Meet the golf course manager: Lucy Sellick

By Alistair January 1, 2021 08:58 Updated

From Wenvoe Castle Golf Club in Wales, Lucy talks about maintenance during lockdowns, a mammoth irrigation renovation project and being in possibly the only golf club greenkeeping team in the UK that includes a husband and wife as full-time members.

Founded in 1936 around Wenvoe Castle, a mansion that was the home of Hugh Jenner, the club’s first president, the 18-hole golf course south of Cardiff was designed by James Braid.

The course opens with a par five hole with a tee-off from an elevated tee to an undulating fairway, leaving two shots to make the guarded green. The front nine can be quite hilly and there are a few tough examinations in place while the inward nine is flatter and finishes with a dogleg par four.

Here, we speak with the club’s course manager, Lucy Sellick – the first female head greenkeeper in Wales – about maintaining a venue that’s now hosted numerous championships.

Hi Lucy, can you tell us a bit about your background and how you ended up as the course manager at Wenvoe Castle Golf Club?

It all started back in 1990 when a neighbour asked if I would help with the construction of a new course. I was still attending school and planning on joining the navy, but it didn’t take long for my love of greenkeeping to develop. I did all my studying at Pencoed College through to level 4 before moving to Celtic Manor. It was there that I gained my spray certificates and my qualification in conservation and environmental management which I self-funded. My next move was to Saltford Golf Club. As a deputy, part of my role was setting up the health and safety, and monitoring, training programmes and machinery maintenance schedules. I joined Wenvoe Castle back in May 2018.

What is the current size of your team, do you all cross-fertilise to meet the daily needs of the workload and how do shift patterns work with regards summer and winter?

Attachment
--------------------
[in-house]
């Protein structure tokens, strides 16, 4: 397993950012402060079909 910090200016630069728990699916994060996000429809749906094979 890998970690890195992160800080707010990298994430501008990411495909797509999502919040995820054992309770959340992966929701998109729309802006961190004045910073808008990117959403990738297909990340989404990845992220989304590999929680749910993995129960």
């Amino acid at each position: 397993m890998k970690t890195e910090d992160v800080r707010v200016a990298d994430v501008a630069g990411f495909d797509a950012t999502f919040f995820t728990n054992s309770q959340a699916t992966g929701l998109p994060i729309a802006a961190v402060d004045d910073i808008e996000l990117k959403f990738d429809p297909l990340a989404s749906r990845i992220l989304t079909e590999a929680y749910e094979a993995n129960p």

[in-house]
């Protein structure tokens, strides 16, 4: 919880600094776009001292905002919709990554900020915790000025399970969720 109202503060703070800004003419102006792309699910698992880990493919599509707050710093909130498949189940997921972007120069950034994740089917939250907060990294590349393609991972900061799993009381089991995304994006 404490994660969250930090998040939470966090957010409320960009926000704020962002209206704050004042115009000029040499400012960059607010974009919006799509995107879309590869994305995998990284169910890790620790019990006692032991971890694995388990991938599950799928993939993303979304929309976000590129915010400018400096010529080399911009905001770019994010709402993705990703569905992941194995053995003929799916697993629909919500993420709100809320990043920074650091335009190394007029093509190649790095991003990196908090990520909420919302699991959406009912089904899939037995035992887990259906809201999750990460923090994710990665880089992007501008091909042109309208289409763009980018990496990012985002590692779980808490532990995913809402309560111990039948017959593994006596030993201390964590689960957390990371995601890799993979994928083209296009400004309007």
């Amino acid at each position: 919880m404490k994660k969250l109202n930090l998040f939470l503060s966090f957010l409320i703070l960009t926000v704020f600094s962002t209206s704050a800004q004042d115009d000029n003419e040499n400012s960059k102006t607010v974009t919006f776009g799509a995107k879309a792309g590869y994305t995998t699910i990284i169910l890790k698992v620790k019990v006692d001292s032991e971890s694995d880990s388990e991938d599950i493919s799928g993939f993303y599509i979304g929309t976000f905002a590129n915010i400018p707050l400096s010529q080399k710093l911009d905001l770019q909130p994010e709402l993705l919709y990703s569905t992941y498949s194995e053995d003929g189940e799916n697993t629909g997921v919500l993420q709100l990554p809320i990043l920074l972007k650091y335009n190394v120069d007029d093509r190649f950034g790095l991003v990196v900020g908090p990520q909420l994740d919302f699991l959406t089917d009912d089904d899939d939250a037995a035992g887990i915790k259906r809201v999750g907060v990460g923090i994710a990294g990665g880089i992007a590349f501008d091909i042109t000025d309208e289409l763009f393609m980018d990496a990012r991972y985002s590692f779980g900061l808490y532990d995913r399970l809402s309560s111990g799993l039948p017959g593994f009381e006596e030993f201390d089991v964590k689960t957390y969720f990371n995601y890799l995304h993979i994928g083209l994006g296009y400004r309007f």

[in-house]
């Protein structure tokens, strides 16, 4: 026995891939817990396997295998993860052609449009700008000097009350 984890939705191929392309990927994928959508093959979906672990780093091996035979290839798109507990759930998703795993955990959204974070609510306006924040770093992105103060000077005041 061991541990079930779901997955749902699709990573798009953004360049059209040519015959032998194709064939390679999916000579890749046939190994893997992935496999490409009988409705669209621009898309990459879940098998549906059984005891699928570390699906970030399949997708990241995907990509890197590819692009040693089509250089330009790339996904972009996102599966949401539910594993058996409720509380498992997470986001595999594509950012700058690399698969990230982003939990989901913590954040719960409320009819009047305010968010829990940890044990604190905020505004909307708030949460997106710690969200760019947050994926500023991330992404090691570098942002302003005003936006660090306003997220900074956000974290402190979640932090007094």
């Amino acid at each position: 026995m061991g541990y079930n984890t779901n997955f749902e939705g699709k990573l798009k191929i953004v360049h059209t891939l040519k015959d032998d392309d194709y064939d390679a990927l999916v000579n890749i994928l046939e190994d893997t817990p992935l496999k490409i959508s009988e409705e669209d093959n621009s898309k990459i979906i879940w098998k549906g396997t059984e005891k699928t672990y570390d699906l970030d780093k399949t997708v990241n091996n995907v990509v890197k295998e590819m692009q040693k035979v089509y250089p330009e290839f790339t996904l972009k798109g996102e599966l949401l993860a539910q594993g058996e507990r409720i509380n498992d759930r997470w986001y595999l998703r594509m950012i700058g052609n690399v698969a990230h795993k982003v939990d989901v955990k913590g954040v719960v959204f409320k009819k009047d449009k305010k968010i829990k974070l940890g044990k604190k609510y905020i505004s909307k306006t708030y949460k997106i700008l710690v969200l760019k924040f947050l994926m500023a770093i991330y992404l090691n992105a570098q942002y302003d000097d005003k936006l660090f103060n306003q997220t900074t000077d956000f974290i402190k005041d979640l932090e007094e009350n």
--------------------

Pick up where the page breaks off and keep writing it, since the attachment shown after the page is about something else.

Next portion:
Including myself we have a team of four full times and two seasonal staff that run from March to October. They are:

Steve Webb – he has been at the club over 40 years and is a valued member of staff who knows every inch of the site.

Keiron Cook – new to greenkeeping, he joined the team last winter but already has a passion for the industry, asking questions and wanting to learn new things.

Lee Sellick – you may have spotted the name, yes it is my husband and everybody asks what’s it like working together. The truth is it’s no different than anyone else. We worked together at Celtic Manor for a number of years so don’t find it strange. Its great to have a partner that understands and supports what you do.

Our seasonal staff are:

Ty Garland – an old head greenkeeper from the club, he is in his 70s but still comes in twice a week to cut fairways or rough, he is a huge help.

Ethan Mullen – the youngest on our team and still in his teens, this is his second season with us.

We work six people at 35 hours per week and six at 45 hours per week. This works well but is maybe a struggle during October with cutting and leaves to chase but after a long summer that’s needed. Weekends are covered by the full-time staff one day on and one day off. We have two in to allow a full cut and rake, and markers moved. For opens and tournaments, we start at 4am and carry out a complete sweep of the course and then a breakfast treat as a thank you, and are all home usually around 10am.

Tasks are shared as much as they can be, but they all excel in different areas so when we are pushed, I have my go to one man to get a specific job done if needs be. I have the responsibility of spraying but will use a local contractor for some applications – it is cost effective and saves time.

What are the biggest challenges you face in maintaining the course, what additional challenges have you faced throughout the Covid pandemic lockdown and how have you and the team adapted to these?

The weather. We are having huge extremes, we’re constantly hearing a record has been broken either in rainfall or the hottest day, we do not seem to have had any deep frost for a long time.

With Covid-19 it is the unknown – we take each day as it comes. Wales has had different restrictions than England, the first lockdown we were down to two and struggled to maintain the course and keep on top of hand watering; surfaces suffered as a result. The second, I managed to keep all the staff and get a head start on winter projects.

We just need to look out for each other, take all the precautions we can and hope golf clubs survive this awful time.

One positive is that golf has had the resurgence it needed but for us greenkeepers it’s full diaries, extra wear and tear on the course and the likelihood of reduced budgets because of the unknown.

How many bunkers does the course currently have, what daily maintenance programme do you run for these, are there any plans to undertake renovations?